'After Dirty Air, Dirty Money' | The Nation


'After Dirty Air, Dirty Money'

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The offshore system started with the Swiss, who in the 1930s opened numbered bank accounts purportedly only to hide the money of victims of the Nazis. People who feared confiscation of their wealth would deposit it in accounts identified by number, not name, so the Germans could not trace and seize funds. The money could be claimed only by someone who knew the number.

Research support provided by the Investigative Fund of the Nation Institute.

About the Author

Lucy Komisar
Lucy Komisar is a New York journalist who writes on international affairs.

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Citigroup proclaims that its "private bankers act as financial architects,
designing and coordinating insightful solutions for individual client needs,
with an emphasis on personalized, confidential service." That is so colorless.
It might better boast, "We set up shell companies, secret trusts and bank
accounts, and we dispatch anonymous wire transfers so you can launder drug
money, hide stolen assets, embezzle, defraud, cheat on your taxes, avoid court
judgments, pay and receive bribes, and loot your country." It could solicit
testimonials from former clients, including sons of late Nigerian dictator Sani
Abacha; Asif Ali Zardari, husband of Benazir Bhutto, former prime minister of
Pakistan; El Hadj Omar Bongo, the corrupt president of Gabon; deposed
Paraguayan dictator Alfredo Stroessner; and Raul Salinas, jailed brother of the
ex-president of Mexico. All stole and laundered millions using Citibank
(Citigroup's previous incarnation) private accounts.

One lesser-known client, Carlos Hank Rhon of Mexico, has been the object of
a suit by the Federal Reserve to ban him from the US banking business. Hank
belongs to a powerful Mexican clan whose holdings include banks, investment
firms, transportation companies and real estate. Hank bought an interest in
Laredo National Bank in Texas in 1990. Six years later, when he wanted to merge
Laredo with Brownsville's Mercantile Bank, the Fed found that Citibank had
helped him use offshore shell companies in the British Virgin Islands to gain
control of his bank by hiding secret partners and engaging in self-dealing, in
violation of US law. One of the offshore companies was managed by shell
companies that were subsidiaries of Cititrust, owned by Citibank.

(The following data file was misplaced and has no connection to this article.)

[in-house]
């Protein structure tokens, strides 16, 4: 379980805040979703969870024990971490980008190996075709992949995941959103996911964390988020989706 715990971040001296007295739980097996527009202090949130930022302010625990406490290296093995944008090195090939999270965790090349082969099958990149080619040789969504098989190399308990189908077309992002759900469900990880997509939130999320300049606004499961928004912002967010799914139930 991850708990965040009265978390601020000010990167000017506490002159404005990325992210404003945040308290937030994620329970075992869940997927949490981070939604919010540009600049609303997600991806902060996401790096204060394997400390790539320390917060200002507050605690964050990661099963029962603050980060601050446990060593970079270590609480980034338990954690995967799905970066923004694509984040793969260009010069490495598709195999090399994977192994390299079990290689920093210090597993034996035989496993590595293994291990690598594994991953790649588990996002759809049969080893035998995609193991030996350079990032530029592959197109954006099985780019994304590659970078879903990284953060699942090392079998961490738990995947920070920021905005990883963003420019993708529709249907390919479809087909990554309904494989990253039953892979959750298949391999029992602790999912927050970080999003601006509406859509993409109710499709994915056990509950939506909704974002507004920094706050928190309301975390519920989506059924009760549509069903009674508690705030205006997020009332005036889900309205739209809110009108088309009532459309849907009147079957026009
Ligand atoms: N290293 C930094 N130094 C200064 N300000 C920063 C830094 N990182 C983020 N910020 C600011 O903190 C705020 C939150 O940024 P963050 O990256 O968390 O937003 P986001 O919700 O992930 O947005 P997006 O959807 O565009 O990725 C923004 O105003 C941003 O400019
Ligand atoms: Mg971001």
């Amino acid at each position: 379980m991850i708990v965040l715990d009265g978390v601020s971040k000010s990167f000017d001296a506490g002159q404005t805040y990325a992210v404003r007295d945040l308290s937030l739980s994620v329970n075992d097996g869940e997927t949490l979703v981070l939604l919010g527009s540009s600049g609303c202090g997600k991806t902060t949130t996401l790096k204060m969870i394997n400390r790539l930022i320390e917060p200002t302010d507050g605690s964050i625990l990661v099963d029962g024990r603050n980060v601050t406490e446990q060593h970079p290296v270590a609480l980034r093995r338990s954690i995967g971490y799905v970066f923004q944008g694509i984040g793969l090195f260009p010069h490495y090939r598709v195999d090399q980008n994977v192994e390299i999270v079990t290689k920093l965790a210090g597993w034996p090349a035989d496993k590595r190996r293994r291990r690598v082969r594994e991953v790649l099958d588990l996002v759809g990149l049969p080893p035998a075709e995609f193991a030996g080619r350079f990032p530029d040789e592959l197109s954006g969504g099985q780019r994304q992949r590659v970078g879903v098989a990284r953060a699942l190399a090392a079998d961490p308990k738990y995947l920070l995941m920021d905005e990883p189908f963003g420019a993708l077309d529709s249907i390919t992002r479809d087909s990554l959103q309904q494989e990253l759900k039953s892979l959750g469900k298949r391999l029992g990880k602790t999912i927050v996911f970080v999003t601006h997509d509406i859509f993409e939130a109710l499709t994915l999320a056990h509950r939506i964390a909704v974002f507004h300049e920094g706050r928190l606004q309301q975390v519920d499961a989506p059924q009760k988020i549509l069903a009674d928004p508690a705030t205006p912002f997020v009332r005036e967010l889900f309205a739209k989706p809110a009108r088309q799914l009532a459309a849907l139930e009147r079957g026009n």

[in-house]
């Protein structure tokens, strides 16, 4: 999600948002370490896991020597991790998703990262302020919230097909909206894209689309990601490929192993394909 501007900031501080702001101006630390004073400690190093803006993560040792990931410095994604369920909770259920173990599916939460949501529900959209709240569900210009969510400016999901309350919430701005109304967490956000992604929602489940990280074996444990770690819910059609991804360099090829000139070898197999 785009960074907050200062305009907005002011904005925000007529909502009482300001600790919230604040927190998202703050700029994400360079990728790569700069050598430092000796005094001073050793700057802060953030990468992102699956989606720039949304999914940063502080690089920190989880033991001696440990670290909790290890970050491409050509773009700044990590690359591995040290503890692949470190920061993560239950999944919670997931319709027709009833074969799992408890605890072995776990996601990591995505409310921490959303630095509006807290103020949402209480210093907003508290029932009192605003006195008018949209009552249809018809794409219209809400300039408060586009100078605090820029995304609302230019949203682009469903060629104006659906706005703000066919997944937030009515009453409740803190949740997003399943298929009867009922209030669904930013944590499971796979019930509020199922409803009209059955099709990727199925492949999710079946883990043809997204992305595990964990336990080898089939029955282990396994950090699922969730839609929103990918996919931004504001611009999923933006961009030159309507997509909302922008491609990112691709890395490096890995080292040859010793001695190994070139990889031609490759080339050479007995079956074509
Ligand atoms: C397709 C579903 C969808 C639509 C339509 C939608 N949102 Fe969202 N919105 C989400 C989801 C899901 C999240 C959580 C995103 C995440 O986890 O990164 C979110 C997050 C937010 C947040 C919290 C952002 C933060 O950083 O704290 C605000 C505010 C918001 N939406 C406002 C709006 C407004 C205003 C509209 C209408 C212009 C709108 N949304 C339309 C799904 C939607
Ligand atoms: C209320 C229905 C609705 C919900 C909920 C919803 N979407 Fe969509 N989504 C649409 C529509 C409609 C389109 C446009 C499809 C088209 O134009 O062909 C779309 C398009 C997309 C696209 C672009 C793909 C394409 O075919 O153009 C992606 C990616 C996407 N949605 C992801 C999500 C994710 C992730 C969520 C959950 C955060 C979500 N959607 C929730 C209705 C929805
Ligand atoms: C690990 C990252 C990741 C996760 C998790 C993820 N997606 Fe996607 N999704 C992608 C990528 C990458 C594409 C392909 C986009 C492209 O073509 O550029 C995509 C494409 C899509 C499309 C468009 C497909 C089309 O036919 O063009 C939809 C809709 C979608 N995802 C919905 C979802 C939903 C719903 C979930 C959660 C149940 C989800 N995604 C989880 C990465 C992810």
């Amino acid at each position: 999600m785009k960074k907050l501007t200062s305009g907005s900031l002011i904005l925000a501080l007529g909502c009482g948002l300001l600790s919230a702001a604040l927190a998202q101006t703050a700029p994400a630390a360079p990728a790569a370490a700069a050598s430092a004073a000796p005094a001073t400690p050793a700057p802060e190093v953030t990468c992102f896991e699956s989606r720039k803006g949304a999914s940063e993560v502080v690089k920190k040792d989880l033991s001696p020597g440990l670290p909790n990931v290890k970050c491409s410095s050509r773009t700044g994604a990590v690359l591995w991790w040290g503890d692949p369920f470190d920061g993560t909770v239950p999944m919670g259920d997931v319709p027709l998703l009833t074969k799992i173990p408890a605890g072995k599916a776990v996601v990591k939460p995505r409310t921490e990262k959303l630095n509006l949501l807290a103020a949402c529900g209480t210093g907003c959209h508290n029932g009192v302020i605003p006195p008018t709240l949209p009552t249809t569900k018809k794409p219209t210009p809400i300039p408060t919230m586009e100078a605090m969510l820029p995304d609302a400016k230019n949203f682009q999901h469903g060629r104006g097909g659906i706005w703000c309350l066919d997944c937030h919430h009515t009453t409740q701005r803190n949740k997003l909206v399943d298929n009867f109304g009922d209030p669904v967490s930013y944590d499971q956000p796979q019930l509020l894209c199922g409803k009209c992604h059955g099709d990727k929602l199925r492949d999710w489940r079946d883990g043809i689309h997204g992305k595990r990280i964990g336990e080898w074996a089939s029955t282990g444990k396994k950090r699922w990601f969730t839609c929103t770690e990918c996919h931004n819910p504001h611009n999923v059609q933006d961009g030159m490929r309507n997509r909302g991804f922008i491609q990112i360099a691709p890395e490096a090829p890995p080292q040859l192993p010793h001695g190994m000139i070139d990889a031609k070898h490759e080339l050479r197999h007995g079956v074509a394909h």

The Fed says that in 1993, Hank's father, Carlos Hank González, met
with his Citibank private banker, Amy Elliott, and said he wanted to buy a $20
million share of the bank with payment from Citibank accounts of his offshore
companies, done in a way that hid his involvement. Citibank granted him $20
million in loans and sent the money to his son Hank Rhon's personal account at
Citibank New York and to an investment account in Citibank London in the name
of another offshore company.

Citigroup spokesman Richard Howe said, "We always cooperate fully with
authorities in investigations, but we do not discuss the details of any
individual's account."

At press time, there were reports that Hank had negotiated a settlement
with the Fed, which the parties declined to confirm.

Thefts from other countries pale in relation to the looting of Russia, with
the indispensable assistance of the "Offshornaya Zona." The 1995 "loans for
shares" scheme transferred state ownership of privatized industries worth
billions of dollars to companies whose offshore registrations hid true owners.
More billions were stolen around the time of the August 1998 crash.

Insider banks knew about the coming devaluation and shipped billions in
assets as "loans" to offshore companies. The banks' statements show that their
loan portfolios grew after the date when they got loans from the Russian
Central Bank, which were supposed to stave off default. After the crash, it was
revealed that the top borrowers in all the big bankrupt banks were offshore.
For example, the five largest creditors of Rossiisky Credit were shell
companies registered in Nauru and in the Caribbean. As the debtors' ownerships
were secret, they could easily "disappear." Stuck with "uncollectable" loans
and "no assets," the banks announced their own bankruptcies. Swiss officials
are investigating leads that some of the $4.8 billion International Monetary
Fund tranche to Russia was moved by banks to accounts offshore before the 1998

The biggest current scam is being effected by a secretly owned Russian